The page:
A “deeply spiritual and socially radical” (Dr. Obery Hendricks, PhD) guide to uplift our spirits as we work for justice in these politically turbulent times—from Reverend Otis Moss, III, Senior Pastor at Chicago’s Trinity United Church of Christ and one of the country’s most renowned and beloved spiritual and civil rights leaders.
Once again, as Dr. Martin Luther King, Jr. first observed in the 1960s, it is midnight in America—a dark time of division and anxiety, with threats of violence looming in the shadows. In 2008, the Trinity United Church in Chicago received threats when one of its parishioners, Senator Barack Obama, ran for president. “We’re going to kill you” rang in Reverend Otis Moss’s ears when he suddenly heard a noise in the middle of the night. He grabbed a baseball bat to confront the intruder in his home. When he opened the door to his daughter’s room, he found that the source of the noise was his own little girl, dancing. She was simply practicing for her ballet recital.
At that moment, Pastor Moss saw that the real intruder was within him. Caught in a cycle of worry and anger, he had allowed the darkness inside. But seeing his daughter evoked Pslam 30: “You have turned my mourning into dancing.” He set out to write the sermon that became this inspiring and transformative book.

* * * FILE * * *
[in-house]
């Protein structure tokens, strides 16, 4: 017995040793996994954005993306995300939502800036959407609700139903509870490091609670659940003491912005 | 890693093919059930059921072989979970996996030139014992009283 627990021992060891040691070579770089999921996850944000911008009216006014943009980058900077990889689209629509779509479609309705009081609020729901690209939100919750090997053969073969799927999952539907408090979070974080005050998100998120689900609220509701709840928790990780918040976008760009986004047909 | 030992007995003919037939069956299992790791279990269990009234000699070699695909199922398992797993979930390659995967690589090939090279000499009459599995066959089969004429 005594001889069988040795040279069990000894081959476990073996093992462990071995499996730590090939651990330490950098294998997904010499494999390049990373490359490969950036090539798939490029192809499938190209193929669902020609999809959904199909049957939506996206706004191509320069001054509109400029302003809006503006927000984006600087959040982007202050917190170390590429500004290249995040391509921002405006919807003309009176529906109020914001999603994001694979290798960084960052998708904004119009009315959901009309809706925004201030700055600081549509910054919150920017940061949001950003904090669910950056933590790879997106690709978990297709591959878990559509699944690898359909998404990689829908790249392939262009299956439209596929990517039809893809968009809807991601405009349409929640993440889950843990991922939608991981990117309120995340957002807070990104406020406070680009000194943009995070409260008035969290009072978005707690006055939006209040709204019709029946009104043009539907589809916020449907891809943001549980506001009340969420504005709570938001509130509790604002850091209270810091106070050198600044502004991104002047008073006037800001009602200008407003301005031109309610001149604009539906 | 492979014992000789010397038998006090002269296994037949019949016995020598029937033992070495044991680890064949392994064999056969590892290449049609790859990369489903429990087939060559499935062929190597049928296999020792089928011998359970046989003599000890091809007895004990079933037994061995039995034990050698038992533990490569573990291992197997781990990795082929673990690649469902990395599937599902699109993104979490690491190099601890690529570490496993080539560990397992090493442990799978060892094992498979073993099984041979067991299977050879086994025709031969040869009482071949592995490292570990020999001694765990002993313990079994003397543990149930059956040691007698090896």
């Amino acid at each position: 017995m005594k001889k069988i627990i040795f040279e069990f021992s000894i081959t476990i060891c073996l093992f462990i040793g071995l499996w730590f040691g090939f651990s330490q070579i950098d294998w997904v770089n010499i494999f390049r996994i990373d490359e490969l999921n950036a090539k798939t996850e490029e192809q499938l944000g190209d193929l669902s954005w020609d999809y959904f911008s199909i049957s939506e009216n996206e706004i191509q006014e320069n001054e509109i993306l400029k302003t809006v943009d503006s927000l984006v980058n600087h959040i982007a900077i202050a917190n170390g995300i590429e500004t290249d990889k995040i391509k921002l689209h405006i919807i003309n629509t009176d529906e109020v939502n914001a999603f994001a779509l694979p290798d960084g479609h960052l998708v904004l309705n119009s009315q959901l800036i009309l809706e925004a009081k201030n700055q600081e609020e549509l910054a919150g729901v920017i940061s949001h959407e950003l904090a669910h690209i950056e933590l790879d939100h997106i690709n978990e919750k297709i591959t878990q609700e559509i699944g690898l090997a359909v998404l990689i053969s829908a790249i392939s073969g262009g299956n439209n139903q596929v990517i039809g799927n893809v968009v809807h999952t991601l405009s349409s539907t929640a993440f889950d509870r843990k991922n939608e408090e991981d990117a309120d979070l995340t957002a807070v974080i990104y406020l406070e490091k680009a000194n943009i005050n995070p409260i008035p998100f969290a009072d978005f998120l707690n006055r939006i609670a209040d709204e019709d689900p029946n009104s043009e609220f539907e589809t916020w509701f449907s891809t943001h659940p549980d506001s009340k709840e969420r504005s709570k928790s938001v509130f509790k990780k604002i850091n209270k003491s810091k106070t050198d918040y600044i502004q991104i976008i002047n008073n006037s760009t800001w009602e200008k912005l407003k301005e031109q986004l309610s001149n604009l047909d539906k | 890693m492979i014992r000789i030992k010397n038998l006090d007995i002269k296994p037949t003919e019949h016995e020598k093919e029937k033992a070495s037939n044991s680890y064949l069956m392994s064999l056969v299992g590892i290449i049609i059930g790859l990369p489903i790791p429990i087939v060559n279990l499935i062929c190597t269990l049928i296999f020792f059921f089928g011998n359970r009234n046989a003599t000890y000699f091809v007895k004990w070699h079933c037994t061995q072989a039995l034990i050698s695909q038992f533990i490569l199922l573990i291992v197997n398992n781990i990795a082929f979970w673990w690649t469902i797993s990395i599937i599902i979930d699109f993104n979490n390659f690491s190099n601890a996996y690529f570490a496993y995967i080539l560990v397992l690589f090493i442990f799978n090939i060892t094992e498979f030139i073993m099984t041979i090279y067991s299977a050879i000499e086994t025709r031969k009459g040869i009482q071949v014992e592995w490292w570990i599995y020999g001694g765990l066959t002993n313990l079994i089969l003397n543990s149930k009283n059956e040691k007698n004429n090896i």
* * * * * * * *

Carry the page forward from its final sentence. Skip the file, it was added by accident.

Dancing in the Darkness is a “life-affirming” (Dr. Teresa L. Fry Brown) guide to the practical, political, and spiritual challenges of our day. Drawing on the teachings of Dr. King, Howard Thurman, sacred scripture, southern wisdom, global spiritual traditions, Black culture, and his own personal experiences, Dr. Moss instructs you on how to practice spiritual resistance by combining justice and love. This collection helps us tap into the spiritual reserves we all possess but too often overlook, so we can slay our personal demons, confront our civic challenges, and reach our highest goals.
Otis Moss III built his ministry on community empowerment and social justice activism. As senior pastor of Trinity United Church of Christ in Chicago, Illinois, Dr. Moss spent the last two decades practicing and preaching a Black theology that unapologetically calls attention to the problem of mass incarceration, environmental justice, and economic apartheid. Hailed as one of the “twelve most of effective preachers in the English-speaking world” by Baylor University’s George W. Truett Theological Seminary, he has been cited by Chicago Magazine as one of the city’s thirty most influential people. He is an NAACP Image Award recipient, award-winning filmmaker, poet, and professor of homiletics at Mercer University McAfee School of Theology. He is married to Monica Brown, and they are the proud parents of two children.